This section reveals which phases of the tide are best for striped bass
Large, older, and wiser striped bass have learned that they don't have to waste energy chasing baitfish. They let the current bring the baitfish to them. They use the tides. The tides move in, the tides move out. Either way the tides set up currents that the striped bass use to feed.
The stripers feed when the water is moving. On the slack water that occurs at the tops and bottoms of the tide, the current diminishes and maybe stops. The stripers stop feeding.
When the tide peaks at its high point, the current is still moving in pretty fast. It doesn't totally stop and reverse direction for up to 2 hours past its peak height. See the figure below for a typical example case. You can see the lag between when the tide reaches its peak height and when the current reaches zero velocity. You must take this lag into consideration.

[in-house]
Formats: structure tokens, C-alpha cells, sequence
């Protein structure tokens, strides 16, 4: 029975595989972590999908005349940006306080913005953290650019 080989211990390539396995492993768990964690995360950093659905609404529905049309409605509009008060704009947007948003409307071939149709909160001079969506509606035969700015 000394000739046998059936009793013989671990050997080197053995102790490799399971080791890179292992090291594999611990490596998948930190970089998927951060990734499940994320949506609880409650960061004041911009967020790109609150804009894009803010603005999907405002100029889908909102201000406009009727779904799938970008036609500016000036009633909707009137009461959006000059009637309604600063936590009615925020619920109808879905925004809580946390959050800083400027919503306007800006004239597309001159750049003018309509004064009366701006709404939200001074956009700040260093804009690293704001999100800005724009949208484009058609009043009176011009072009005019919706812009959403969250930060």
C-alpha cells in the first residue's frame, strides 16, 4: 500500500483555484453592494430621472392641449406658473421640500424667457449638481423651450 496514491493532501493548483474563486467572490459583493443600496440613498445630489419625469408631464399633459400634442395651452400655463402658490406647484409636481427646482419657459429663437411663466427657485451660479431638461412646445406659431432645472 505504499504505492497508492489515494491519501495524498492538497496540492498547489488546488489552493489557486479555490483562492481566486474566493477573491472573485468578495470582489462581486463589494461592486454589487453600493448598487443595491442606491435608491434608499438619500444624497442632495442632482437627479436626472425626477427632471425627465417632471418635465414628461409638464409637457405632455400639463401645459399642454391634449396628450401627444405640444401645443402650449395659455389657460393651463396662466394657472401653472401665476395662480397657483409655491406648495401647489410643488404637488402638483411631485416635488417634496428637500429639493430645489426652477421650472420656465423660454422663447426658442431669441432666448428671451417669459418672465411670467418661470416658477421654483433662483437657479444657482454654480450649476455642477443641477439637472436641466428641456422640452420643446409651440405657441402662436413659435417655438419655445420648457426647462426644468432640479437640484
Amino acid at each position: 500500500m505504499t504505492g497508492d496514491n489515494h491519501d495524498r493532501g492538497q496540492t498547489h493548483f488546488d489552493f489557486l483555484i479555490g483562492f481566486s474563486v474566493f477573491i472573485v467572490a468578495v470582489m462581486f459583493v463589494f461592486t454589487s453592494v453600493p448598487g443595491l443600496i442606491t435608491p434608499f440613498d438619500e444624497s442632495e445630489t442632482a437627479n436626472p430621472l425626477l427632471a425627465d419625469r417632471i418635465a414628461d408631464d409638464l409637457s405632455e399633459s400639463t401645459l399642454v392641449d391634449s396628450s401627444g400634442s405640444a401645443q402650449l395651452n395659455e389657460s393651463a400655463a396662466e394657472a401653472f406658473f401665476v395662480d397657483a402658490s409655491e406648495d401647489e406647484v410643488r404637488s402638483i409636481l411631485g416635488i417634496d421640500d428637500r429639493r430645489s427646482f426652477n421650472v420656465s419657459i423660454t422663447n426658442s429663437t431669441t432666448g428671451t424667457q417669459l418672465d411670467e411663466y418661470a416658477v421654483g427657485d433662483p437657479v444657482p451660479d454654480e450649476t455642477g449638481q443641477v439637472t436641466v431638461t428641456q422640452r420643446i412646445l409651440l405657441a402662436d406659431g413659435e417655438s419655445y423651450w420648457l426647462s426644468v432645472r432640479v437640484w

Although the stripers feed best when the tide is moving, they may sometimes hunker down during the middle of tides where the water is moving very fast.
Kathy Kronuch, from Johhny's at Montauk, recommended the last three hours of the incoming, and the first three hours of the outgoing, as the best stages of the tide to catch stripers. Captain Jim Freda af the Shore Catch Guide Service, recommends the top of the outgoing as best for striped bass.
Tides and Currents Chart - Example